ERIC Number: ED336531
Record Type: RIE
Publication Date: 1990-Jun
Reference Count: N/A
Research Model Emerges from International Conference.
Charters, Margaret A.; Charters, Alexander N.
The International Seminar on Functional Illiteracy and Professional Incompetence as Risk Factors of Modern Civilization and the Role of Adult Continuing Education in Overcoming Them examined the modern problem and definition of illiteracy, the causes of professional illiteracy, measures to eliminate the causes, and recommendations for further research. The first two papers in the seminar, given by an agricultural economist and a sociologist, challenged the participants to move beyond the traditional boundaries of thinking about literacy and adult education in their deliberations. They noted that illiteracy results not so much from the fact that people do not learn, but that the world changes around them and new knowledge must be mastered and new ideas accepted. Subsequent papers touched on these major themes: (1) goals for literacy need to broadened; (2) education should move from a monofunctional to a polyfunctional model; (3) people function in various spheres and can be literate in some but not others; and (4) illiteracy occurs at higher levels of cognitive achievement than have been traditionally considered--thus the term "professional incompetence." The ideas discussed at the seminar could be combined into a model for further research in literacy and professional competence. The model would appear as a continuum ranging from functional literacy to professional competence, with people moving up or down on the continuum depending on the changes in society or their professions and their access to continuing education. An agenda for research can be based on the model. (KC)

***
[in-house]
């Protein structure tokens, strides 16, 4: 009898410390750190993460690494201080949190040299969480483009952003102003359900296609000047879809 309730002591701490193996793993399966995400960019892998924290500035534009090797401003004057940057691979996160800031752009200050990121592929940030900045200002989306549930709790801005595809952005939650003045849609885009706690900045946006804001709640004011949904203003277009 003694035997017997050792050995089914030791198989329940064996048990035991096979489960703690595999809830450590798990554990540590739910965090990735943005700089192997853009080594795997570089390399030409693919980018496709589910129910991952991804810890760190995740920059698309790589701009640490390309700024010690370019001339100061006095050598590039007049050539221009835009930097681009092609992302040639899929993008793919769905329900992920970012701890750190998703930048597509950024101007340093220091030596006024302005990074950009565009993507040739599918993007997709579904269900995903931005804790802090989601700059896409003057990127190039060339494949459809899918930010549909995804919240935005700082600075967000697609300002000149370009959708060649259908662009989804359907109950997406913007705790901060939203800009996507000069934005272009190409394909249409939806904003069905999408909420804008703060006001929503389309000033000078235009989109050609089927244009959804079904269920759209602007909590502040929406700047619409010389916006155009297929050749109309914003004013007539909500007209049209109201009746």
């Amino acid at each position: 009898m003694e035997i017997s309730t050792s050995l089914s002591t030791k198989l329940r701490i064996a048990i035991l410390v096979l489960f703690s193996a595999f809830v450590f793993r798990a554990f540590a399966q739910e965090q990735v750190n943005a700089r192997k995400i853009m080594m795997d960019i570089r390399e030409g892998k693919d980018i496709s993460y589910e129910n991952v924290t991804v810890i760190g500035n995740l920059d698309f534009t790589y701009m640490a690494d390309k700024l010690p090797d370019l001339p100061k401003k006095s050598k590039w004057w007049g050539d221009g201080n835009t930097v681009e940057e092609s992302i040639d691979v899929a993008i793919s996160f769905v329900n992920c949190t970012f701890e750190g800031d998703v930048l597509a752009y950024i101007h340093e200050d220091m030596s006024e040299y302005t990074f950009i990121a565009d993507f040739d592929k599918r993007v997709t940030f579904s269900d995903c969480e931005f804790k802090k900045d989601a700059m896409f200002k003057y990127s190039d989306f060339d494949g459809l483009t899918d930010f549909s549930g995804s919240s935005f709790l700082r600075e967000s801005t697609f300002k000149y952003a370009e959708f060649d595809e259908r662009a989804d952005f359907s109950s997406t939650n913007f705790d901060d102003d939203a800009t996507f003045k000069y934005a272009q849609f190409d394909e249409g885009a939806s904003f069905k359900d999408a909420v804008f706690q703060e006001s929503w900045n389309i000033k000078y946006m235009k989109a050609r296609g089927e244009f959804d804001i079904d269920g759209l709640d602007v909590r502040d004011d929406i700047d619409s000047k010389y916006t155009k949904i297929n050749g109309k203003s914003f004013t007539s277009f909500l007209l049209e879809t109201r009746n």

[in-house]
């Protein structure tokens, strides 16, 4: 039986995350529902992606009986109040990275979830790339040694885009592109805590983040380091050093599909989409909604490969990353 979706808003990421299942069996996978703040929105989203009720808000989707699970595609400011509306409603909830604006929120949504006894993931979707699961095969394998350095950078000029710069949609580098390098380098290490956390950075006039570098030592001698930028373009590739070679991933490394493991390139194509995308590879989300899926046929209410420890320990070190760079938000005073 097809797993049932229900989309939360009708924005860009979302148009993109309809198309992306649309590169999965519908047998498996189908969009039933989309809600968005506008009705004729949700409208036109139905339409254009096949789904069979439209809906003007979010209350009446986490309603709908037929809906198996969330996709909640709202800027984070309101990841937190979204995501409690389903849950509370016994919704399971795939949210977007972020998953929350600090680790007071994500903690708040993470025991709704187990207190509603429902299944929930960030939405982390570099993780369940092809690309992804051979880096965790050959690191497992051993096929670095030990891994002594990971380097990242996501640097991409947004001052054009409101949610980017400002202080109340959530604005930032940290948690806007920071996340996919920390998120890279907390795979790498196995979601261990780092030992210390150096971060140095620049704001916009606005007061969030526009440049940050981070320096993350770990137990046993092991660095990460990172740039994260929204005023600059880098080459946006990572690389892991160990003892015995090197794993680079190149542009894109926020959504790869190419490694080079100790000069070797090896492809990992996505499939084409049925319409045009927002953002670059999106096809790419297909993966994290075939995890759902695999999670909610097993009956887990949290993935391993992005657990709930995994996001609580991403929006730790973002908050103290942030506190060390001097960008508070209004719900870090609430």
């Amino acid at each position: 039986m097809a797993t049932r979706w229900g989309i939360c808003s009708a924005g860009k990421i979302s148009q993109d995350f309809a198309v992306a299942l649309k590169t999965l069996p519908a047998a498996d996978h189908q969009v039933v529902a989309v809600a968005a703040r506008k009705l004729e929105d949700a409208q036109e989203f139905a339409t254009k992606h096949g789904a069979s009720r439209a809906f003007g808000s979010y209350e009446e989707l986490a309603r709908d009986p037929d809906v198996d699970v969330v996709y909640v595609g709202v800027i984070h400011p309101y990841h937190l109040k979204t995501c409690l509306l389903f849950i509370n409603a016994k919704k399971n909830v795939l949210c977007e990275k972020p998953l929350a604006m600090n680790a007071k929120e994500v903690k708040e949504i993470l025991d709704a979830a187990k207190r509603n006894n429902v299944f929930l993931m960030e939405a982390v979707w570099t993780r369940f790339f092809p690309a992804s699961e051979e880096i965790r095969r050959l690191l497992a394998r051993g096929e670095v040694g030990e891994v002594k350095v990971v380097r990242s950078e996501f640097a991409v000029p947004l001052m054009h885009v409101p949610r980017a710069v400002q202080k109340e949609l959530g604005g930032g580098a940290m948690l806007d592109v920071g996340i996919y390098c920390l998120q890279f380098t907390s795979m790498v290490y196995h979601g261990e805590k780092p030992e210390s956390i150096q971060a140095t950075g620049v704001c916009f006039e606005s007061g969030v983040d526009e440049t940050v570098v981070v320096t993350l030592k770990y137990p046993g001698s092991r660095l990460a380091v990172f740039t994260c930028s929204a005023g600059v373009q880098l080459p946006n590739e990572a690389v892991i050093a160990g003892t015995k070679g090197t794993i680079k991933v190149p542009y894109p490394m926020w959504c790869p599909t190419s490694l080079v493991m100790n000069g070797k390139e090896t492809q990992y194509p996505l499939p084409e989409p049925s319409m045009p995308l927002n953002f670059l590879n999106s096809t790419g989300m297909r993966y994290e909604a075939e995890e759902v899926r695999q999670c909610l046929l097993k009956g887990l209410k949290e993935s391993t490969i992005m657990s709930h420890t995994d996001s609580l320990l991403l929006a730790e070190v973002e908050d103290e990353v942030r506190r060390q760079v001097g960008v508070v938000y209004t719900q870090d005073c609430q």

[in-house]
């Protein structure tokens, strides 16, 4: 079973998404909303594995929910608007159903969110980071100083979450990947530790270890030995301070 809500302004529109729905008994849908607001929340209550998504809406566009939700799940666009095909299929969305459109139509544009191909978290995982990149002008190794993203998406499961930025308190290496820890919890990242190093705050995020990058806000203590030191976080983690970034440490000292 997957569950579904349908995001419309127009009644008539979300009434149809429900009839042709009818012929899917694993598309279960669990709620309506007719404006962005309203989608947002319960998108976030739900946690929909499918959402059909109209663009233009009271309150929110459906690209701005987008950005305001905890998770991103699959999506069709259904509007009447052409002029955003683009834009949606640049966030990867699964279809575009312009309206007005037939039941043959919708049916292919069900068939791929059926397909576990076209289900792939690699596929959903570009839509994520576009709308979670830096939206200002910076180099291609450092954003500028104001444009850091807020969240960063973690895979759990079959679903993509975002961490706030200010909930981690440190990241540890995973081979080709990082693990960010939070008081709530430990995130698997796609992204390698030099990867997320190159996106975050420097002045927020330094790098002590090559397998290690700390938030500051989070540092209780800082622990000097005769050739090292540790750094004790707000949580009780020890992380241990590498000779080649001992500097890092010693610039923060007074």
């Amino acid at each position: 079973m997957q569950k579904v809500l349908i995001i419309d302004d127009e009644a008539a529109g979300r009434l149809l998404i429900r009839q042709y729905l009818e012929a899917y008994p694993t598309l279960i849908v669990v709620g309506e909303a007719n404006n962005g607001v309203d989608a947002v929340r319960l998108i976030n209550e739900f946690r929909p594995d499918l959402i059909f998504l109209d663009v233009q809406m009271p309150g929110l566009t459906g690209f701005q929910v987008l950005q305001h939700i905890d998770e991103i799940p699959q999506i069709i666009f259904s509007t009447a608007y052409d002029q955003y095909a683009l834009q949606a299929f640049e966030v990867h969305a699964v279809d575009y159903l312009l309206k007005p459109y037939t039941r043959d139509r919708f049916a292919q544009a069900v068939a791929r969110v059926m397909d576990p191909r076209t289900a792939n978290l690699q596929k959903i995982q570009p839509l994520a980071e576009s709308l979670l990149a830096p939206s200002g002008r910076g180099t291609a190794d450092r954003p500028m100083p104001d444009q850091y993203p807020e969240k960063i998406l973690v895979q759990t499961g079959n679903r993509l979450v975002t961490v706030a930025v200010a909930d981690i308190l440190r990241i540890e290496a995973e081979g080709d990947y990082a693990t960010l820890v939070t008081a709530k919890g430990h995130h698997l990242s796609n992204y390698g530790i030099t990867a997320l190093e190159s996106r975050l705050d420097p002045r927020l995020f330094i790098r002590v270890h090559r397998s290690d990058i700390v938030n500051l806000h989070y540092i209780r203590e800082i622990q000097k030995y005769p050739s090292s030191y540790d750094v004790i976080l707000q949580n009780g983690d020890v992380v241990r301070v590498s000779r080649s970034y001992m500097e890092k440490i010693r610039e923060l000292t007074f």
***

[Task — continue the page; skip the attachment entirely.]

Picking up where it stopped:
Publication Type: Opinion Papers; Speeches/Meeting Papers
Education Level: N/A
Authoring Institution: N/A
Note: Paper based in part on notes taken at the International Seminar on Functional Illiteracy and Professional Incompetence as Risk Factors of Modern Civilization and the Role of Adult Continuing Education in Overcoming Them (Leningrad, USSR, June 1990).